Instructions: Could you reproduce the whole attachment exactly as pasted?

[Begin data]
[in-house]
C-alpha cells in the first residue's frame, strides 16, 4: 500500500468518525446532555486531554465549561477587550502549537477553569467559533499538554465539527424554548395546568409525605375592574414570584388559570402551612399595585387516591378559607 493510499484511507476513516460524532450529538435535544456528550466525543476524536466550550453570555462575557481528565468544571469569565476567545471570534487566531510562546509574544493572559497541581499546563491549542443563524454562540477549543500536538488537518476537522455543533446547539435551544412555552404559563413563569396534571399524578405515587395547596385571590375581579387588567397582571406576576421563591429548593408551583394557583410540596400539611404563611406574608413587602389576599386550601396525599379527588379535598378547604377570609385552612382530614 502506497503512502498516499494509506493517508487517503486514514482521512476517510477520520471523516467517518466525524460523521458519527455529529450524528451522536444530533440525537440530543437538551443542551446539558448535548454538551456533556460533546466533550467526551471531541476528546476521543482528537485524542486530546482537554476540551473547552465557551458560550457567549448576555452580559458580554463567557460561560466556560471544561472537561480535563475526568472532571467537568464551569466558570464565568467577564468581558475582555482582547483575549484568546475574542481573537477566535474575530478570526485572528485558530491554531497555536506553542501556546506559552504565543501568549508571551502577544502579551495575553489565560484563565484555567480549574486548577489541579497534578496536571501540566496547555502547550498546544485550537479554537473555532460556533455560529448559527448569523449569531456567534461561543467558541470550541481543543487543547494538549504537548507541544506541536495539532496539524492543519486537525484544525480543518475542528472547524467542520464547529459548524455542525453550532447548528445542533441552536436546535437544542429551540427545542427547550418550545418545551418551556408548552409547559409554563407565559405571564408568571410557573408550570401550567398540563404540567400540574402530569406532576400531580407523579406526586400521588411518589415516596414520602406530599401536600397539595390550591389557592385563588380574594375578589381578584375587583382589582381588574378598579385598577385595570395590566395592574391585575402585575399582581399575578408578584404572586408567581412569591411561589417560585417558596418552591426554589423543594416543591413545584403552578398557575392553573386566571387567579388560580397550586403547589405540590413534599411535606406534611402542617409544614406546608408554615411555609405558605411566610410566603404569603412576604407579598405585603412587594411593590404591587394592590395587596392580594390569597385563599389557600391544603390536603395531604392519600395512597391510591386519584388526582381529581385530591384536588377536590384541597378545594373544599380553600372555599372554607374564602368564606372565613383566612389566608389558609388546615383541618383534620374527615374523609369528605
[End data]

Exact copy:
[in-house]
C-alpha cells in the first residue's frame, strides 16, 4: 500500500468518525446532555486531554465549561477587550502549537477553569467559533499538554465539527424554548395546568409525605375592574414570584388559570402551612399595585387516591378559607 493510499484511507476513516460524532450529538435535544456528550466525543476524536466550550453570555462575557481528565468544571469569565476567545471570534487566531510562546509574544493572559497541581499546563491549542443563524454562540477549543500536538488537518476537522455543533446547539435551544412555552404559563413563569396534571399524578405515587395547596385571590375581579387588567397582571406576576421563591429548593408551583394557583410540596400539611404563611406574608413587602389576599386550601396525599379527588379535598378547604377570609385552612382530614 502506497503512502498516499494509506493517508487517503486514514482521512476517510477520520471523516467517518466525524460523521458519527455529529450524528451522536444530533440525537440530543437538551443542551446539558448535548454538551456533556460533546466533550467526551471531541476528546476521543482528537485524542486530546482537554476540551473547552465557551458560550457567549448576555452580559458580554463567557460561560466556560471544561472537561480535563475526568472532571467537568464551569466558570464565568467577564468581558475582555482582547483575549484568546475574542481573537477566535474575530478570526485572528485558530491554531497555536506553542501556546506559552504565543501568549508571551502577544502579551495575553489565560484563565484555567480549574486548577489541579497534578496536571501540566496547555502547550498546544485550537479554537473555532460556533455560529448559527448569523449569531456567534461561543467558541470550541481543543487543547494538549504537548507541544506541536495539532496539524492543519486537525484544525480543518475542528472547524467542520464547529459548524455542525453550532447548528445542533441552536436546535437544542429551540427545542427547550418550545418545551418551556408548552409547559409554563407565559405571564408568571410557573408550570401550567398540563404540567400540574402530569406532576400531580407523579406526586400521588411518589415516596414520602406530599401536600397539595390550591389557592385563588380574594375578589381578584375587583382589582381588574378598579385598577385595570395590566395592574391585575402585575399582581399575578408578584404572586408567581412569591411561589417560585417558596418552591426554589423543594416543591413545584403552578398557575392553573386566571387567579388560580397550586403547589405540590413534599411535606406534611402542617409544614406546608408554615411555609405558605411566610410566603404569603412576604407579598405585603412587594411593590404591587394592590395587596392580594390569597385563599389557600391544603390536603395531604392519600395512597391510591386519584388526582381529581385530591384536588377536590384541597378545594373544599380553600372555599372554607374564602368564606372565613383566612389566608389558609388546615383541618383534620374527615374523609369528605